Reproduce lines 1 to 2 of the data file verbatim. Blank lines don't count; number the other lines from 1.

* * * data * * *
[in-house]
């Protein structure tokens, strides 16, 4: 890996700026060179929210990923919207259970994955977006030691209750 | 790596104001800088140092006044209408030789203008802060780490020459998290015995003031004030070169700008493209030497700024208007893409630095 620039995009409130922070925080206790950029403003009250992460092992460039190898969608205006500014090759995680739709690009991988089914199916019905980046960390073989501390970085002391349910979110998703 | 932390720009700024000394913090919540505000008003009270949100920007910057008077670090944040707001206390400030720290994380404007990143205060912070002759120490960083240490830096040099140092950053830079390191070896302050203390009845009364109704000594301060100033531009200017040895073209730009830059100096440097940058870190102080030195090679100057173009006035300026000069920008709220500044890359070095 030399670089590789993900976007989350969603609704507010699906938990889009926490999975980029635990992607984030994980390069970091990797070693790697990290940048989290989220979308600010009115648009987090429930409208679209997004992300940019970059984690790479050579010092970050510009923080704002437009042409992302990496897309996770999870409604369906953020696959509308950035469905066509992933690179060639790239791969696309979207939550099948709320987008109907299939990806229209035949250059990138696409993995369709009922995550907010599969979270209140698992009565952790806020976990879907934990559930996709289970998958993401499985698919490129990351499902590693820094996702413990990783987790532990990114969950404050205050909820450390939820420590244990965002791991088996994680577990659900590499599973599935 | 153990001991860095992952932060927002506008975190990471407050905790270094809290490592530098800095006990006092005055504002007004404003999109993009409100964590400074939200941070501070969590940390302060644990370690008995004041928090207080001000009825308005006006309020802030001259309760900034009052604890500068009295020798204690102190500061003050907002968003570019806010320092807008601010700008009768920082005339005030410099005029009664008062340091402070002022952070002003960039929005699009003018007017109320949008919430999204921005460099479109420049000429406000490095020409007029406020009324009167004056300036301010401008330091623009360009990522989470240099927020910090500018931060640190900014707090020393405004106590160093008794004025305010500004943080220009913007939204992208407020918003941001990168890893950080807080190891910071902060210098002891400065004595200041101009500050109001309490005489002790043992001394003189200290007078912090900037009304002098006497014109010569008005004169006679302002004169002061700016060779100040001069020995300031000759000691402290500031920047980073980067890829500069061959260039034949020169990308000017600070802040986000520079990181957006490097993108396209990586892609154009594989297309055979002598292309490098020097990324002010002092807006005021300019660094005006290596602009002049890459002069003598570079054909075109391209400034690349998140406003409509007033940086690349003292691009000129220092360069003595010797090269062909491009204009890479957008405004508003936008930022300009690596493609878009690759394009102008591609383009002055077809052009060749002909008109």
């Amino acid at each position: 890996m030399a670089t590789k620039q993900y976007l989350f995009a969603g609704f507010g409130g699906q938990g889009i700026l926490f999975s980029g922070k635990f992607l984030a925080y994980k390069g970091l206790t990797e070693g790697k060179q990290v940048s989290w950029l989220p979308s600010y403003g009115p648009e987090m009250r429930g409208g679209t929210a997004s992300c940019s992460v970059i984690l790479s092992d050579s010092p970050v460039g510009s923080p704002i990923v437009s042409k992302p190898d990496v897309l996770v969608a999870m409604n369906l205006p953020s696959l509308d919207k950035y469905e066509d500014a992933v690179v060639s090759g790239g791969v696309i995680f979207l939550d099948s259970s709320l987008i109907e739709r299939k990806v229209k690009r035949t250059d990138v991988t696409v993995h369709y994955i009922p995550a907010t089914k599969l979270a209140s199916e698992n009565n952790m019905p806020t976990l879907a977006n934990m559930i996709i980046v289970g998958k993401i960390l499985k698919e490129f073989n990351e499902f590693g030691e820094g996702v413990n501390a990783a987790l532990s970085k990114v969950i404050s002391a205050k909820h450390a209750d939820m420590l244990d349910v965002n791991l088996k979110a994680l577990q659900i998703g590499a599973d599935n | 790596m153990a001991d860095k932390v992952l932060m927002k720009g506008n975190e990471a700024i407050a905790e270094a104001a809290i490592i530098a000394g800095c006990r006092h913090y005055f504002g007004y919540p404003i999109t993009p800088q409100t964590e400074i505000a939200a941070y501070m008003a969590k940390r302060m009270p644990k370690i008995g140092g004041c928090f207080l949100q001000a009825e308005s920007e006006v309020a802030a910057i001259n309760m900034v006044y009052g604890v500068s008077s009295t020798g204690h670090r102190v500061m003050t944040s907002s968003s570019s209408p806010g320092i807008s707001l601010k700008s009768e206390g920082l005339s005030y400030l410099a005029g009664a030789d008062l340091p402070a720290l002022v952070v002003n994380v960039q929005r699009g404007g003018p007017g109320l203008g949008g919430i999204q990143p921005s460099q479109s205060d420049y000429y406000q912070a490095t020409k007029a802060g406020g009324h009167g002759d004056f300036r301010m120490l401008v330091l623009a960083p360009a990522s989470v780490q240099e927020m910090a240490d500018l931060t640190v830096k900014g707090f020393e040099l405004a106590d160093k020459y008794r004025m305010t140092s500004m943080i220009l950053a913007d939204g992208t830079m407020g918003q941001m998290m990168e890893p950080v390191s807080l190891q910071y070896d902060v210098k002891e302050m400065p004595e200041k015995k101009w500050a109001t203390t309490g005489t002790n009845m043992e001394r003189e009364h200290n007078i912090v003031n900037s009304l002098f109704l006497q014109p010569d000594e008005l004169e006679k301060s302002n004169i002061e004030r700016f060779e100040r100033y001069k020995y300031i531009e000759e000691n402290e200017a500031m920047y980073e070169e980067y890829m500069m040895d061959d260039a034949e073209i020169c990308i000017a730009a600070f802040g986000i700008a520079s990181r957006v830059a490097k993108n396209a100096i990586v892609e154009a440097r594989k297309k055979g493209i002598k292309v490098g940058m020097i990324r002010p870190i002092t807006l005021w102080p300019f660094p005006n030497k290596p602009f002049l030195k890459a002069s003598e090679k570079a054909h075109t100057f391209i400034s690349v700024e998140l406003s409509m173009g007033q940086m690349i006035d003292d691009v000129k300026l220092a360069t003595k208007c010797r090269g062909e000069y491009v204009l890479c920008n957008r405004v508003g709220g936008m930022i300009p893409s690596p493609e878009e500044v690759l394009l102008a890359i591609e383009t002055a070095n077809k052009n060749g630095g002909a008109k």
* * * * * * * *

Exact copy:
[in-house]
């Protein structure tokens, strides 16, 4: 890996700026060179929210990923919207259970994955977006030691209750 | 790596104001800088140092006044209408030789203008802060780490020459998290015995003031004030070169700008493209030497700024208007893409630095 620039995009409130922070925080206790950029403003009250992460092992460039190898969608205006500014090759995680739709690009991988089914199916019905980046960390073989501390970085002391349910979110998703 | 932390720009700024000394913090919540505000008003009270949100920007910057008077670090944040707001206390400030720290994380404007990143205060912070002759120490960083240490830096040099140092950053830079390191070896302050203390009845009364109704000594301060100033531009200017040895073209730009830059100096440097940058870190102080030195090679100057173009006035300026000069920008709220500044890359070095 030399670089590789993900976007989350969603609704507010699906938990889009926490999975980029635990992607984030994980390069970091990797070693790697990290940048989290989220979308600010009115648009987090429930409208679209997004992300940019970059984690790479050579010092970050510009923080704002437009042409992302990496897309996770999870409604369906953020696959509308950035469905066509992933690179060639790239791969696309979207939550099948709320987008109907299939990806229209035949250059990138696409993995369709009922995550907010599969979270209140698992009565952790806020976990879907934990559930996709289970998958993401499985698919490129990351499902590693820094996702413990990783987790532990990114969950404050205050909820450390939820420590244990965002791991088996994680577990659900590499599973599935 | 153990001991860095992952932060927002506008975190990471407050905790270094809290490592530098800095006990006092005055504002007004404003999109993009409100964590400074939200941070501070969590940390302060644990370690008995004041928090207080001000009825308005006006309020802030001259309760900034009052604890500068009295020798204690102190500061003050907002968003570019806010320092807008601010700008009768920082005339005030410099005029009664008062340091402070002022952070002003960039929005699009003018007017109320949008919430999204921005460099479109420049000429406000490095020409007029406020009324009167004056300036301010401008330091623009360009990522989470240099927020910090500018931060640190900014707090020393405004106590160093008794004025305010500004943080220009913007939204992208407020918003941001990168890893950080807080190891910071902060210098002891400065004595200041101009500050109001309490005489002790043992001394003189200290007078912090900037009304002098006497014109010569008005004169006679302002004169002061700016060779100040001069020995300031000759000691402290500031920047980073980067890829500069061959260039034949020169990308000017600070802040986000520079990181957006490097993108396209990586892609154009594989297309055979002598292309490098020097990324002010002092807006005021300019660094005006290596602009002049890459002069003598570079054909075109391209400034690349998140406003409509007033940086690349003292691009000129220092360069003595010797090269062909491009204009890479957008405004508003936008930022300009690596493609878009690759394009102008591609383009002055077809052009060749002909008109």